Wednesday, April 6, 2011

Finishing the Hat


"Finishing the Hat"
by Stephen Sondheim
from Sunday in the Park with George (1984)

Yes, she looks for me.
Good ...
Let her look for me
To tell me why she left me,
As I always knew she would.
I had thought she understood.
They have never understood,
And no reason that they should.
But if anybody could ...

Finishing the hat.
How you have to finish the hat.
How you watch the rest of the world
From a window,
While you finish the hat.

Mapping out a sky ...
What you feel like, planning a sky.
What you feel when voices that come
Through the window
Go ...
Until they distance and die.
Until there's nothing but sky.

And how you're always turning back too late
From the grass or the stick
Or the dog or the light.
How the kind of woman willing to wait's
Not the kind that you want to find waiting
To return you to the night.
Dizzy from the height.

Coming from the hat.
Studying the hat.
Entering the world of the hat.
Reaching through the world of the hat
Like a window,
Back to this one from that.

Studying a face.
Stepping back to look at a face,
Leaves a little space in the way like a window,
But to see,
It's the only way to see.

And when the woman that you wanted goes,
You can say to yourself,
"Well, I give what I give."
But the women who won't wait for you knows
That, however you live,
There's a part of you always standing by,
Mapping out the sky.

Finishing a hat ...
Starting on a hat ...
Finishing a hat ...
Look, I made a hat ...
Where there never was a hat.

In my sometimes-not-so-humble opinion, Stephen Sondheim and James Lapine's musical, Sunday in the Park with George, is the most eloquent and moving description of the creative process ever written.  Act One tells the fictionalized story of painter Georges Seurat's creation of his masterpiece "A Sunday Afternoon on the Island of La Grande Jatte" (a portion of which is shown in the photo above).  Act Two jumps forward one hundred years to Seurat's great-grandson (Seurat actually had no children that lived past infancy), a multimedia artist, and his struggle for inspiration.  Both artists are tormented by their single-minded devotion to the creative process and the difficulty this isolation causes in being able to "connect" emotionally with their work and the people in each of their lives.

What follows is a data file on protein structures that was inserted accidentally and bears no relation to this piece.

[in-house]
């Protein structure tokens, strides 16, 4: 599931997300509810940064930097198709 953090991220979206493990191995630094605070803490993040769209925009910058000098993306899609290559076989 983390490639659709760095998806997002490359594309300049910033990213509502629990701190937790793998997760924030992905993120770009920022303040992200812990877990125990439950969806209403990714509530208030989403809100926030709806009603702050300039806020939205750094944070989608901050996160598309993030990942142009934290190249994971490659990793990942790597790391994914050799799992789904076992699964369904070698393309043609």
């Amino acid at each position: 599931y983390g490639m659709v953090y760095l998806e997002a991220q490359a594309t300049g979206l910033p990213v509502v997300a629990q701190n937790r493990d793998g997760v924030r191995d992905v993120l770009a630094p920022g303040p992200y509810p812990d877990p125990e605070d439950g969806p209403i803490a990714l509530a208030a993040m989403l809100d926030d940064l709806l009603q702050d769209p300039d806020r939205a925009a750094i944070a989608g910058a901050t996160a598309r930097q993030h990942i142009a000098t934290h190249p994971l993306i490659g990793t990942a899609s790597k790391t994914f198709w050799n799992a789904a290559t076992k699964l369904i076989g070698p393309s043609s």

I have watched many people (including, most notably, myself) involve themselves so completely in project after project to the exclusion of everything else ... "watching the rest of the world from a window while you finish the hat."  I feel fortunate that I've finally recognized the need to "step back" from that frequently suffocating world (along with the world of impersonal online relationships, like Facebook), to re-boot and re-connect with myself and those around me.

As I've begun this "new journey" of writing and self-exploration over the past week or two, I have become keenly aware of a LARGE blank canvas that I have stretched before me.  Sunday in the Park starts and ends with a "blank canvas" ... Seurat begins the first act with the words "White. A blank page or canvas. The challenge: bring order to the whole through design, composition, tension, balance, light, ... and harmony."  The show concludes with Seurat's great-grandson reading the line "White. A blank page or canvas. His favorite. So many possibilities..." as he is urged to "move on" and try something new by the spirit of his great-grandmother.  Indeed ... it is a challenge, but it's a challenge with SO many possibilities.

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